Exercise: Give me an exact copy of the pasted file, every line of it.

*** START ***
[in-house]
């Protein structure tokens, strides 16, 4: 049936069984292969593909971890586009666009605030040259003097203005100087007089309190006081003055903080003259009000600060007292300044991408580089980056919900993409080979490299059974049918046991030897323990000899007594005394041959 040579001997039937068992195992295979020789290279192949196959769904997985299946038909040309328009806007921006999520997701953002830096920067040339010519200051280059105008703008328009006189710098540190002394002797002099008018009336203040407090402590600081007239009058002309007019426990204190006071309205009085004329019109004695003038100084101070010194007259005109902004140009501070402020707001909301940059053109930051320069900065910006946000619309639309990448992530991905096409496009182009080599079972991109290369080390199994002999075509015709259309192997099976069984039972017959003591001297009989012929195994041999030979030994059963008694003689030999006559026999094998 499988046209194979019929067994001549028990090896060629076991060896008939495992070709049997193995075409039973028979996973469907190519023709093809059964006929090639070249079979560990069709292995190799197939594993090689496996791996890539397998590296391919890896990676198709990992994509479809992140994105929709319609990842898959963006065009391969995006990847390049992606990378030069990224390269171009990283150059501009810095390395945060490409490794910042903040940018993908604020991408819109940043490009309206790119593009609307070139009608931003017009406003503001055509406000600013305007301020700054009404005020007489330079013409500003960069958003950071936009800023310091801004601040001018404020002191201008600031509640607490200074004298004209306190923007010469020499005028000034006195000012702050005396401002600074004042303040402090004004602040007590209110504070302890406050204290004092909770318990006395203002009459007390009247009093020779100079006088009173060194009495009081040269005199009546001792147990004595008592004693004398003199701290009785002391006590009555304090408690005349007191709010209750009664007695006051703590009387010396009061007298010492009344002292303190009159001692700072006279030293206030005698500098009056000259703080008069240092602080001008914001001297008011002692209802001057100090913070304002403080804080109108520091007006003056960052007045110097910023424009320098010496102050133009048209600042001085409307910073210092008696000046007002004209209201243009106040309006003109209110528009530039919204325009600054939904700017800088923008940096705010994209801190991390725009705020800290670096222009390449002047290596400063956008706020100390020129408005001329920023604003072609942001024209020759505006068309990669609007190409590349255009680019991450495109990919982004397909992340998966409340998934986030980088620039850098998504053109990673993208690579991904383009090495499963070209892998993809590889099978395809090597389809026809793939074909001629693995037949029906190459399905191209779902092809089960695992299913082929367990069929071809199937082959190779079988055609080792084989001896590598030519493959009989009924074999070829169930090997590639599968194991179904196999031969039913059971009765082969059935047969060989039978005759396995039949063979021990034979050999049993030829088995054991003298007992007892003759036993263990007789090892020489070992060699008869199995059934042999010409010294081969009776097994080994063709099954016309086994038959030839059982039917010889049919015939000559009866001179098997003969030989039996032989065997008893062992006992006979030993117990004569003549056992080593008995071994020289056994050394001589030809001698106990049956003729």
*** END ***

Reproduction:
[in-house]
């Protein structure tokens, strides 16, 4: 049936069984292969593909971890586009666009605030040259003097203005100087007089309190006081003055903080003259009000600060007292300044991408580089980056919900993409080979490299059974049918046991030897323990000899007594005394041959 040579001997039937068992195992295979020789290279192949196959769904997985299946038909040309328009806007921006999520997701953002830096920067040339010519200051280059105008703008328009006189710098540190002394002797002099008018009336203040407090402590600081007239009058002309007019426990204190006071309205009085004329019109004695003038100084101070010194007259005109902004140009501070402020707001909301940059053109930051320069900065910006946000619309639309990448992530991905096409496009182009080599079972991109290369080390199994002999075509015709259309192997099976069984039972017959003591001297009989012929195994041999030979030994059963008694003689030999006559026999094998 499988046209194979019929067994001549028990090896060629076991060896008939495992070709049997193995075409039973028979996973469907190519023709093809059964006929090639070249079979560990069709292995190799197939594993090689496996791996890539397998590296391919890896990676198709990992994509479809992140994105929709319609990842898959963006065009391969995006990847390049992606990378030069990224390269171009990283150059501009810095390395945060490409490794910042903040940018993908604020991408819109940043490009309206790119593009609307070139009608931003017009406003503001055509406000600013305007301020700054009404005020007489330079013409500003960069958003950071936009800023310091801004601040001018404020002191201008600031509640607490200074004298004209306190923007010469020499005028000034006195000012702050005396401002600074004042303040402090004004602040007590209110504070302890406050204290004092909770318990006395203002009459007390009247009093020779100079006088009173060194009495009081040269005199009546001792147990004595008592004693004398003199701290009785002391006590009555304090408690005349007191709010209750009664007695006051703590009387010396009061007298010492009344002292303190009159001692700072006279030293206030005698500098009056000259703080008069240092602080001008914001001297008011002692209802001057100090913070304002403080804080109108520091007006003056960052007045110097910023424009320098010496102050133009048209600042001085409307910073210092008696000046007002004209209201243009106040309006003109209110528009530039919204325009600054939904700017800088923008940096705010994209801190991390725009705020800290670096222009390449002047290596400063956008706020100390020129408005001329920023604003072609942001024209020759505006068309990669609007190409590349255009680019991450495109990919982004397909992340998966409340998934986030980088620039850098998504053109990673993208690579991904383009090495499963070209892998993809590889099978395809090597389809026809793939074909001629693995037949029906190459399905191209779902092809089960695992299913082929367990069929071809199937082959190779079988055609080792084989001896590598030519493959009989009924074999070829169930090997590639599968194991179904196999031969039913059971009765082969059935047969060989039978005759396995039949063979021990034979050999049993030829088995054991003298007992007892003759036993263990007789090892020489070992060699008869199995059934042999010409010294081969009776097994080994063709099954016309086994038959030839059982039917010889049919015939000559009866001179098997003969030989039996032989065997008893062992006992006979030993117990004569003549056992080593008995071994020289056994050394001589030809001698106990049956003729």